I entrust the reception of this Encyclical to the intercession of the Blessed Virgin, “Seat of Wisdom”. May we also be aided by St Thérèse of Lisieux, whom I declared a “doctor of the Church” exactly one year ago, and Edith Stein, the holy “philosopher”, whom I had the joy of canonizing last Sunday.

Pope Saint John Paul II (Angelus, 18 October 1998)

 

Homily, 21 October 2001

See our compilation with Pictures in Encouragements-314. 8-)

 

Angelus, 21 October 2001

See our compilation with Pictures in Encouragements-315. 8-)

 

Homily, 17 October 2004

1. "I am with you always, to the close of the age" (Matthew 28: 20).

In contemplation before the Eucharist, at this moment we experience with special vividness the truth of Christ's promise: He is with us!

 

2. The television link-up between St Peter's Basilica, the heart of Christianity, and Guadalajara, the venue of the Congress, is like a bridge that spans the continents and makes our prayer meeting an ideal "Statio Orbis", in which the believers of the whole world converge. The meeting point is Jesus himself, truly present in the Most Holy Eucharist with the mystery of his death and Resurrection in which heaven and earth are united and peoples and different cultures meet. Christ is "our peace, who has made us both one people" (Ephesians 2: 14).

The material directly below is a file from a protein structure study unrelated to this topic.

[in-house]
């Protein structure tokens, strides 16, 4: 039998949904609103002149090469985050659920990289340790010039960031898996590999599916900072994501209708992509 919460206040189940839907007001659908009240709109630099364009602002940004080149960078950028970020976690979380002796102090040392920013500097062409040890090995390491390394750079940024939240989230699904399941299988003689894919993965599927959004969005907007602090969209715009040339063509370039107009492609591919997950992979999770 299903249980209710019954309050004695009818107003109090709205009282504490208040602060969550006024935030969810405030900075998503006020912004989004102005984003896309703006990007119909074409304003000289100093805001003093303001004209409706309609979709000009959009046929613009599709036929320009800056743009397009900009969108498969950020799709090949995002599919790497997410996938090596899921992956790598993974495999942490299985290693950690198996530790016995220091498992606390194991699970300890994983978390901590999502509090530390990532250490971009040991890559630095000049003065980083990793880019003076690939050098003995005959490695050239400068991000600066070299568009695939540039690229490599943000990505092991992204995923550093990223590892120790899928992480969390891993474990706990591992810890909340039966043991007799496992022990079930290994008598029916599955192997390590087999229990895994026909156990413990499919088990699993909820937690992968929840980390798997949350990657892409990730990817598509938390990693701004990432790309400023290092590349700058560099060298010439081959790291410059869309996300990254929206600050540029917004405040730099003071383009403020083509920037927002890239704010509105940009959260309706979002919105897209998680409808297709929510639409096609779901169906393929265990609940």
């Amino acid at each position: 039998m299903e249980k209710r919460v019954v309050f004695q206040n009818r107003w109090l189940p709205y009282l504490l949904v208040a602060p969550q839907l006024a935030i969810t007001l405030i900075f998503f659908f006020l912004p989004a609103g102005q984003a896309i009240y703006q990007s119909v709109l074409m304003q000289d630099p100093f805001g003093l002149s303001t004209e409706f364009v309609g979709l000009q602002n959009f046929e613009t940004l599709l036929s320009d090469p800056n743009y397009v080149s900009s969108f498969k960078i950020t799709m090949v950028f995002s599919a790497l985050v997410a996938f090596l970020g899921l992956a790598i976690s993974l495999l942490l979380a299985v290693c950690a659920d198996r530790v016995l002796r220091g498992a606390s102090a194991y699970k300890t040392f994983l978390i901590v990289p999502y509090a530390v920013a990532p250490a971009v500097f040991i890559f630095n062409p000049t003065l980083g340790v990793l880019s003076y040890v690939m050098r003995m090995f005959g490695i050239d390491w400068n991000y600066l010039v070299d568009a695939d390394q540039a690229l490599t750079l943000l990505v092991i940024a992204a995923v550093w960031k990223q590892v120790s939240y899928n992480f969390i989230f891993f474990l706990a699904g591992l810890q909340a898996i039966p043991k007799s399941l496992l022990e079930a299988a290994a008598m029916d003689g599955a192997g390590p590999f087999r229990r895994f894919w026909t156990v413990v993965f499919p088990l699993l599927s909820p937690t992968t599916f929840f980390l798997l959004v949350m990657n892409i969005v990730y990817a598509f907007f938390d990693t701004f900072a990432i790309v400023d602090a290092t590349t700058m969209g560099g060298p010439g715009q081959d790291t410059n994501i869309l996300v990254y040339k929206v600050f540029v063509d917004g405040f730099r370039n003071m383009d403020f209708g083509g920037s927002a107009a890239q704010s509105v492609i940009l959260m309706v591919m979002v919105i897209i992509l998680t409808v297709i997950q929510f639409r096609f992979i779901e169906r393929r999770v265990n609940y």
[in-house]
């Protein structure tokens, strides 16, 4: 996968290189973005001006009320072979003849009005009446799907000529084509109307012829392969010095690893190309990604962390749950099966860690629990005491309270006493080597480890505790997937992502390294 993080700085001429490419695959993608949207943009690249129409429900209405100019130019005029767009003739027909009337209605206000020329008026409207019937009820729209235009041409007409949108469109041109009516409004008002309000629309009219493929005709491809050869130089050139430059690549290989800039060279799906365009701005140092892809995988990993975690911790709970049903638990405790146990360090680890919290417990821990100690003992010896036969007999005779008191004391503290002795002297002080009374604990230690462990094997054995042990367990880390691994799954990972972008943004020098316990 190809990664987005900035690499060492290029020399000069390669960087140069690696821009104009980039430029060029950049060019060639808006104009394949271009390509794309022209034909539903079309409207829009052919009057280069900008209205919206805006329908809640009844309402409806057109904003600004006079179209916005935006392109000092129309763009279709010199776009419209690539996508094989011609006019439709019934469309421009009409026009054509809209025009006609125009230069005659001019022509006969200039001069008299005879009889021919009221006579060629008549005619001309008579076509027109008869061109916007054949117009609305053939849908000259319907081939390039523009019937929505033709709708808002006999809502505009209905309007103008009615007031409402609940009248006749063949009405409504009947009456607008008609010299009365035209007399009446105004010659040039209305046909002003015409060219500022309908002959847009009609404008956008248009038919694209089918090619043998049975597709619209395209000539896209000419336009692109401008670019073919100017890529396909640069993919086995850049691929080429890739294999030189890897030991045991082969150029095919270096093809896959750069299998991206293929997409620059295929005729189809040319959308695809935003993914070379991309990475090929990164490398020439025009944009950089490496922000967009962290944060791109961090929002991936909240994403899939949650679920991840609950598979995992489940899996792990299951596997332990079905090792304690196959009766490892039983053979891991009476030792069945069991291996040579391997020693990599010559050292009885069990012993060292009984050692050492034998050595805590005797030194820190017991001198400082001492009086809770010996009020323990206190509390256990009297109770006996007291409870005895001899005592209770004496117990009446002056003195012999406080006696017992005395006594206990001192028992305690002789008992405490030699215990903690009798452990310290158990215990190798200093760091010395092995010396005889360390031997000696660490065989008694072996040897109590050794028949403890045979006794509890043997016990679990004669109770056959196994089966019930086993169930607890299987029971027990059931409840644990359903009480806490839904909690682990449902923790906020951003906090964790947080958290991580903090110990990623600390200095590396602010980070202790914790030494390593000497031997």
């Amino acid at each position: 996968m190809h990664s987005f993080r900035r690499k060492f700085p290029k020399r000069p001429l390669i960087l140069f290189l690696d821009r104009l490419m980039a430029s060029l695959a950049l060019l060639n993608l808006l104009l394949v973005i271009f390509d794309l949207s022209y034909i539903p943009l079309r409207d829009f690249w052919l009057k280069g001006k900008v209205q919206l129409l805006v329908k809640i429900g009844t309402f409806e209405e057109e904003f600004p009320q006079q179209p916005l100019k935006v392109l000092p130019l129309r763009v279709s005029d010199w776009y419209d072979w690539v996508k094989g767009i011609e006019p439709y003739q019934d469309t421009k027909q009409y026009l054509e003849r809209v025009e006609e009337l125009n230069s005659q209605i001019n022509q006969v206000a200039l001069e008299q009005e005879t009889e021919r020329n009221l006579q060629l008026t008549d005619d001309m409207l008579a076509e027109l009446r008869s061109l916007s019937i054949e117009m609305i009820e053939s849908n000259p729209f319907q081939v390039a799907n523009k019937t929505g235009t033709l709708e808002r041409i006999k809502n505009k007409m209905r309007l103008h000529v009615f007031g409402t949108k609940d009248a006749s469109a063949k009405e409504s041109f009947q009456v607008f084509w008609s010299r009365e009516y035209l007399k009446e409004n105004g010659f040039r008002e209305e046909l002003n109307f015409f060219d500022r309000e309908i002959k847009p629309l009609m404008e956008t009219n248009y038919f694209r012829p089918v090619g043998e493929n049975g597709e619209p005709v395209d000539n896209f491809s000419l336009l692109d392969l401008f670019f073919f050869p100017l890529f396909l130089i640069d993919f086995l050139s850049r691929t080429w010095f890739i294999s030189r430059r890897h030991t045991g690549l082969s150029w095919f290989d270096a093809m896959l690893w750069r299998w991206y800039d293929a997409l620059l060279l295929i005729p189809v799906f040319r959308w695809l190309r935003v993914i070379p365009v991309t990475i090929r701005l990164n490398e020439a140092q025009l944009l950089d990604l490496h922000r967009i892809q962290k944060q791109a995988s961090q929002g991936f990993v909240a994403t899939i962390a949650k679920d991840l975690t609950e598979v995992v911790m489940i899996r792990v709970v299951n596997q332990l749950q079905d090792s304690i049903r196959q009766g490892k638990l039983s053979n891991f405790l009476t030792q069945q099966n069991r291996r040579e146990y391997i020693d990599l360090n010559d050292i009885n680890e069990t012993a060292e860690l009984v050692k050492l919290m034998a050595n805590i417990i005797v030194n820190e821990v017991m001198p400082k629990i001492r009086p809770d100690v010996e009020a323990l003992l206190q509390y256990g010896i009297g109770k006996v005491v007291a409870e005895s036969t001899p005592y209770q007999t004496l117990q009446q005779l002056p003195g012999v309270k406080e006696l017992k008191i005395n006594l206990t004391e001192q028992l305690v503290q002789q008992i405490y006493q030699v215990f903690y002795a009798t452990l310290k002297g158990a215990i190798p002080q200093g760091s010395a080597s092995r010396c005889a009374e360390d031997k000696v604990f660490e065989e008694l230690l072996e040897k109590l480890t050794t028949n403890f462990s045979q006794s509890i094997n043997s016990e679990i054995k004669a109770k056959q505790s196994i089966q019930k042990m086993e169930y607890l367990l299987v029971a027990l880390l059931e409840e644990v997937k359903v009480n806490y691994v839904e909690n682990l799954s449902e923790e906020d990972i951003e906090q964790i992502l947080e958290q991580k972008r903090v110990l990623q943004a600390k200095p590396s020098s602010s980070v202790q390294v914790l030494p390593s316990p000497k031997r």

3. "The Eucharist, Light and Life of the New Millennium". The theme of the Congress invites us to consider the Eucharistic Mystery not only in itself, but also in relation to the problems of our time.

Mystery of light! The human heart, burdened with sin, often bewildered, weary and tried by suffering of all kinds, has need of light. The world needs light in the difficult quest for a peace that seems remote, at the beginning of a millennium overwhelmed and humiliated by violence, terrorism and war.

 

The Eucharist is light! In the Word of God constantly proclaimed, in the bread and wine that have become the Body and Blood of Christ, it is precisely he, the risen Lord, who opens minds and hearts and makes us recognize him, as he made the two disciples at Emmaus recognize him, in the "breaking of the bread" (cf. Luke 24: 35). In this convivial gesture we relive the sacrifice of the Cross, we experience God's infinite love, we feel called to spread Christ's light among the men and women of our time.